Unplugged: A Gen Z's 24-Hour Digital Detox

19th April 2024

The memory of having only five TV channels and no internet might seem like a dystopian nightmare to Generation Z, who have grown up in a hyper-connected world. In this realm, an app exists for everything; life’s moments are broadcast across a multitude of social media platforms, and binge-watching entire series in one go is merely a click away. However, numerous reports have suggested that the simple presence of multiple devices, even when not in use, can diminish the quality of face-to-face interactions.

Our new campaign, ‘Let’s Go to Work,’ champions the significant benefits of in-person collaboration. As part of this initiative, our Business Development Executive, Izzie, volunteered for a challenge to discover the advantages of a truly tech-free 24 hours. Here’s how she got on….

Day One – 10pm

I began my 24-hour digital detox with a rule of no phone or screen time before bed—a challenging start, considering my usual evening routine involves mindlessly scrolling through Instagram or watching Netflix. Moreover, it’s Easter weekend, which I’m spending with my family; typically, we’d end our day lounging on the sofa, watching an action film. Instead, I’ve secluded myself in my room, trying to convince myself I’m tired—yet not tired enough to fall asleep. I opted for an unread book, one I had attempted but never finished before. Here we go again. While reading, I found myself distracted, wondering about potential missed calls or messages, and even speculated whether there might be an unread notification on my work phone that could justify a five-minute screen break. Nevertheless, I persisted with reading for 30 minutes before boredom set in. I put the book down and attempted to count sheep.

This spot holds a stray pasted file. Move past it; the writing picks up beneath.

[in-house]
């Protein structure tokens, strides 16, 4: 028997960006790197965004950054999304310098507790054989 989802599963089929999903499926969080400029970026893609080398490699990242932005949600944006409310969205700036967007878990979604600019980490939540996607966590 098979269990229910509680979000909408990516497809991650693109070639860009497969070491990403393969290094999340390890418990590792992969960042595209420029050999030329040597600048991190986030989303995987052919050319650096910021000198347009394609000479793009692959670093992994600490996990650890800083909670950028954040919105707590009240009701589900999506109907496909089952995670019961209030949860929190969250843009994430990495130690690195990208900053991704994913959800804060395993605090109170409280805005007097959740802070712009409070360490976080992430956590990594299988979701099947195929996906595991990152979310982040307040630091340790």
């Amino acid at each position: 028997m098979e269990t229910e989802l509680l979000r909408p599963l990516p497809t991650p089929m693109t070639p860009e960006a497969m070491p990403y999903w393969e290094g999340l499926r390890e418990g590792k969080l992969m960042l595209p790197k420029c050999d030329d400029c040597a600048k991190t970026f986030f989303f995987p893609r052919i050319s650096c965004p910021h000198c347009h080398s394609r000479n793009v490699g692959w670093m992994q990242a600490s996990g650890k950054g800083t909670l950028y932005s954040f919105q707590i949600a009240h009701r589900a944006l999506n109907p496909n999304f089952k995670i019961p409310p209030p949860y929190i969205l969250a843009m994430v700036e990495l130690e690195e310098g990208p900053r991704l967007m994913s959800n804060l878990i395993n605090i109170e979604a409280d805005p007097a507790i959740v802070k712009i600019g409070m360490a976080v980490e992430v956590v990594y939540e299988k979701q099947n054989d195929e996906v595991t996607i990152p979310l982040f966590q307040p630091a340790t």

Day Two – 7.30am (far too early)

Morning time has been a struggle. I woke up earlier than I would have liked and checked the (old-school) clock in the bathroom. I found myself wanting to reach for my phone to scroll through last night’s missed notifications and unread messages—feelings that were all too familiar and deeply ingrained in my morning routine. Instead, I chose to go back to sleep, postponing my plans for a productive morning and deciding how to spend my day. Upon waking again, the same urge resurfaced: Where’s my phone? What have I missed? Does anyone need me? I resisted the impulse, let in the light, and resolved not to let that feeling dominate. Heading downstairs, I left the phone upstairs; less temptation this way.

Reflecting on that moment later, I realised it’s a routine, and not a particularly healthy one. My phone accompanies me everywhere, and to be totally transparent, a creeping feeling began in my stomach and tried to climb into my chest. This feeling, akin to panic, is not something I am fond of. Writing this, I’ve recognised that this anxiety stems from contemplating the rest of my day. What will I do? How will I stay busy? Quite simply, I know I will run out of activities. Why do I have such an insatiable need for distractions? What am I trying to distract myself from?

Only 12 hours in at this point, this is going to be harder than I thought.

Day Two – Midday

Most of this morning I have been overwhelmed by a familiar emotion: frustration. I felt frustrated that I couldn’t check my phone for a saved Instagram recipe for feta-pesto eggs, Google an answer during an argument, or easily access the rest of the world. This frustration gradually morphed into irritability—my temper grew shorter, my tone sharper, and my sass sassier. It’s embarrassing to acknowledge how just one day away from screens significantly affected my mood.